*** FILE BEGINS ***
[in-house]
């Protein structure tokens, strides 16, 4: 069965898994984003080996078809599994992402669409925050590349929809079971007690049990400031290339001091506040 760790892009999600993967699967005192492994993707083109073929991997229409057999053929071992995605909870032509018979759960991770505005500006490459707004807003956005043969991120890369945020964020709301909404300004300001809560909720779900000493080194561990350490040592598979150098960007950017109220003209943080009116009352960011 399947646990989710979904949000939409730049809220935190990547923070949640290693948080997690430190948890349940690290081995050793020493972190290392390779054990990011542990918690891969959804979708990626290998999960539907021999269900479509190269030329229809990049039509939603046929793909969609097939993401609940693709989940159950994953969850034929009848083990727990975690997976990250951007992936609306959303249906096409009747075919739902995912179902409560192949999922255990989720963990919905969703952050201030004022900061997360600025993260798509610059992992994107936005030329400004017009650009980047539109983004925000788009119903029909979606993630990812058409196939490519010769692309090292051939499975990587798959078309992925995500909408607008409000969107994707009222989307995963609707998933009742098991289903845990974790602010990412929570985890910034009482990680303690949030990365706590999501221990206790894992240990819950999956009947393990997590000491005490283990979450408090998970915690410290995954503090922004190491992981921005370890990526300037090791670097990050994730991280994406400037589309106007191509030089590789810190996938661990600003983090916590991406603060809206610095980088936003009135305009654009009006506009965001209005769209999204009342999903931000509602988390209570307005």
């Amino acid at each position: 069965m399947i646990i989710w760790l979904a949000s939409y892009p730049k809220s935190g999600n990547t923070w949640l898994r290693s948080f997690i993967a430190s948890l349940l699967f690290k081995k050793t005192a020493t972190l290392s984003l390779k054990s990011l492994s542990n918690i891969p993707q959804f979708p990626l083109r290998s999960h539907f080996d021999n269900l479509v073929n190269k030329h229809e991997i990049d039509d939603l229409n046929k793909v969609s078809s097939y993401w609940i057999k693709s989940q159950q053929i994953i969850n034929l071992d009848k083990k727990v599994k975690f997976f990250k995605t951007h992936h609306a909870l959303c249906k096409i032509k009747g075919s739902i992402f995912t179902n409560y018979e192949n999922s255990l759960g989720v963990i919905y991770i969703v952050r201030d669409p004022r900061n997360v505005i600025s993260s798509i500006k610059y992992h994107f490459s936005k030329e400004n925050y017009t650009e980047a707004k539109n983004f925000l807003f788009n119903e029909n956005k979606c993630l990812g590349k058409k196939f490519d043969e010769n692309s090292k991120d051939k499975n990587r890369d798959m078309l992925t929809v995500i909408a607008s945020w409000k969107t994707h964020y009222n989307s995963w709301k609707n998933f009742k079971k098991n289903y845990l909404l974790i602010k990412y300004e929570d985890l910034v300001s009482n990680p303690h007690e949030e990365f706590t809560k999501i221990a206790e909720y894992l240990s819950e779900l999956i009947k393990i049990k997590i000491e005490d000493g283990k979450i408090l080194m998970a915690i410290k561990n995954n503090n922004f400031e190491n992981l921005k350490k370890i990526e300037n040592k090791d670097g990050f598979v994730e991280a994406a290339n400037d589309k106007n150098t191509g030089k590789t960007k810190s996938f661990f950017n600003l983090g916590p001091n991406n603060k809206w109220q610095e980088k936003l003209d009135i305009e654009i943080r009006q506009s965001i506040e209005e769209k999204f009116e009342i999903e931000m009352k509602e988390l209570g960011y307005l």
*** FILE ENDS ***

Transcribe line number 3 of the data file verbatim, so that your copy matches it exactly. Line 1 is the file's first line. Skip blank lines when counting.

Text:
């Amino acid at each position: 069965m399947i646990i989710w760790l979904a949000s939409y892009p730049k809220s935190g999600n990547t923070w949640l898994r290693s948080f997690i993967a430190s948890l349940l699967f690290k081995k050793t005192a020493t972190l290392s984003l390779k054990s990011l492994s542990n918690i891969p993707q959804f979708p990626l083109r290998s999960h539907f080996d021999n269900l479509v073929n190269k030329h229809e991997i990049d039509d939603l229409n046929k793909v969609s078809s097939y993401w609940i057999k693709s989940q159950q053929i994953i969850n034929l071992d009848k083990k727990v599994k975690f997976f990250k995605t951007h992936h609306a909870l959303c249906k096409i032509k009747g075919s739902i992402f995912t179902n409560y018979e192949n999922s255990l759960g989720v963990i919905y991770i969703v952050r201030d669409p004022r900061n997360v505005i600025s993260s798509i500006k610059y992992h994107f490459s936005k030329e400004n925050y017009t650009e980047a707004k539109n983004f925000l807003f788009n119903e029909n956005k979606c993630l990812g590349k058409k196939f490519d043969e010769n692309s090292k991120d051939k499975n990587r890369d798959m078309l992925t929809v995500i909408a607008s945020w409000k969107t994707h964020y009222n989307s995963w709301k609707n998933f009742k079971k098991n289903y845990l909404l974790i602010k990412y300004e929570d985890l910034v300001s009482n990680p303690h007690e949030e990365f706590t809560k999501i221990a206790e909720y894992l240990s819950e779900l999956i009947k393990i049990k997590i000491e005490d000493g283990k979450i408090l080194m998970a915690i410290k561990n995954n503090n922004f400031e190491n992981l921005k350490k370890i990526e300037n040592k090791d670097g990050f598979v994730e991280a994406a290339n400037d589309k106007n150098t191509g030089k590789t960007k810190s996938f661990f950017n600003l983090g916590p001091n991406n603060k809206w109220q610095e980088k936003l003209d009135i305009e654009i943080r009006q506009s965001i506040e209005e769209k999204f009116e009342i999903e931000m009352k509602e988390l209570g960011y307005l």